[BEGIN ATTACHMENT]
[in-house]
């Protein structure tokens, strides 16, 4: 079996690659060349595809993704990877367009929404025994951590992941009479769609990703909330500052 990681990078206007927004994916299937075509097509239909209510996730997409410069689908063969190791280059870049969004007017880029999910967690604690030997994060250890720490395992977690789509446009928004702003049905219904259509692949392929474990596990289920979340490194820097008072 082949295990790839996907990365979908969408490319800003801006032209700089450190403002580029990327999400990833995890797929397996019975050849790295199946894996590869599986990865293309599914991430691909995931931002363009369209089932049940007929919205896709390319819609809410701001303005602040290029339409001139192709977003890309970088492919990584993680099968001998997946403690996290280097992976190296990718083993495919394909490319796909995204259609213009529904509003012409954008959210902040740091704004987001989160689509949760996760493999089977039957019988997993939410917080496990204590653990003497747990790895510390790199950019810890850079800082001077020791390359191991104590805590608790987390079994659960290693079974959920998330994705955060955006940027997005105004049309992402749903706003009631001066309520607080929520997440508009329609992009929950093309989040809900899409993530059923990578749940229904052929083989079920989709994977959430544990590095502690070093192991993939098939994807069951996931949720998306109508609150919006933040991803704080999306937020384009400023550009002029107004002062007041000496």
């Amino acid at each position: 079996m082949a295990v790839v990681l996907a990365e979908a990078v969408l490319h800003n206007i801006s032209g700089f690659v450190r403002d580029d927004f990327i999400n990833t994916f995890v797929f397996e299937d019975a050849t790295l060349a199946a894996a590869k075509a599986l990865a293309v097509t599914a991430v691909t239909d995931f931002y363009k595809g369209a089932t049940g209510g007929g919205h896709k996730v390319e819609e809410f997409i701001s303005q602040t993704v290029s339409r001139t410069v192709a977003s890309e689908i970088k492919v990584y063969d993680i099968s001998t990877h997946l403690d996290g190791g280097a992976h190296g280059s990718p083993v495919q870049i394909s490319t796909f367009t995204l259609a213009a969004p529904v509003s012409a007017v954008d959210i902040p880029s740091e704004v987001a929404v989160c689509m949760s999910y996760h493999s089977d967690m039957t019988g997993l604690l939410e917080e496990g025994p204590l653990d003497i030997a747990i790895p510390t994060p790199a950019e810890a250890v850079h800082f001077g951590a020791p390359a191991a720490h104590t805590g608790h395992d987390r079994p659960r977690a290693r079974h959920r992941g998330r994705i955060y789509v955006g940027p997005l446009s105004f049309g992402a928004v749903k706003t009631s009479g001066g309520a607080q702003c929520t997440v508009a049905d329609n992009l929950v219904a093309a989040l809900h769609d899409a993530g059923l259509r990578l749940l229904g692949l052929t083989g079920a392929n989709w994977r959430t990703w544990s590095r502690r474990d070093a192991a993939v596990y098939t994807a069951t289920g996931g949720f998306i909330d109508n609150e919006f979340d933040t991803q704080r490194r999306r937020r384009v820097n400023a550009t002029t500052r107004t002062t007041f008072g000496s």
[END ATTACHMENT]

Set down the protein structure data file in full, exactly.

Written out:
[in-house]
């Protein structure tokens, strides 16, 4: 079996690659060349595809993704990877367009929404025994951590992941009479769609990703909330500052 990681990078206007927004994916299937075509097509239909209510996730997409410069689908063969190791280059870049969004007017880029999910967690604690030997994060250890720490395992977690789509446009928004702003049905219904259509692949392929474990596990289920979340490194820097008072 082949295990790839996907990365979908969408490319800003801006032209700089450190403002580029990327999400990833995890797929397996019975050849790295199946894996590869599986990865293309599914991430691909995931931002363009369209089932049940007929919205896709390319819609809410701001303005602040290029339409001139192709977003890309970088492919990584993680099968001998997946403690996290280097992976190296990718083993495919394909490319796909995204259609213009529904509003012409954008959210902040740091704004987001989160689509949760996760493999089977039957019988997993939410917080496990204590653990003497747990790895510390790199950019810890850079800082001077020791390359191991104590805590608790987390079994659960290693079974959920998330994705955060955006940027997005105004049309992402749903706003009631001066309520607080929520997440508009329609992009929950093309989040809900899409993530059923990578749940229904052929083989079920989709994977959430544990590095502690070093192991993939098939994807069951996931949720998306109508609150919006933040991803704080999306937020384009400023550009002029107004002062007041000496």
């Amino acid at each position: 079996m082949a295990v790839v990681l996907a990365e979908a990078v969408l490319h800003n206007i801006s032209g700089f690659v450190r403002d580029d927004f990327i999400n990833t994916f995890v797929f397996e299937d019975a050849t790295l060349a199946a894996a590869k075509a599986l990865a293309v097509t599914a991430v691909t239909d995931f931002y363009k595809g369209a089932t049940g209510g007929g919205h896709k996730v390319e819609e809410f997409i701001s303005q602040t993704v290029s339409r001139t410069v192709a977003s890309e689908i970088k492919v990584y063969d993680i099968s001998t990877h997946l403690d996290g190791g280097a992976h190296g280059s990718p083993v495919q870049i394909s490319t796909f367009t995204l259609a213009a969004p529904v509003s012409a007017v954008d959210i902040p880029s740091e704004v987001a929404v989160c689509m949760s999910y996760h493999s089977d967690m039957t019988g997993l604690l939410e917080e496990g025994p204590l653990d003497i030997a747990i790895p510390t994060p790199a950019e810890a250890v850079h800082f001077g951590a020791p390359a191991a720490h104590t805590g608790h395992d987390r079994p659960r977690a290693r079974h959920r992941g998330r994705i955060y789509v955006g940027p997005l446009s105004f049309g992402a928004v749903k706003t009631s009479g001066g309520a607080q702003c929520t997440v508009a049905d329609n992009l929950v219904a093309a989040l809900h769609d899409a993530g059923l259509r990578l749940l229904g692949l052929t083989g079920a392929n989709w994977r959430t990703w544990s590095r502690r474990d070093a192991a993939v596990y098939t994807a069951t289920g996931g949720f998306i909330d109508n609150e919006f979340d933040t991803q704080r490194r999306r937020r384009v820097n400023a550009t002029t500052r107004t002062t007041f008072g000496s």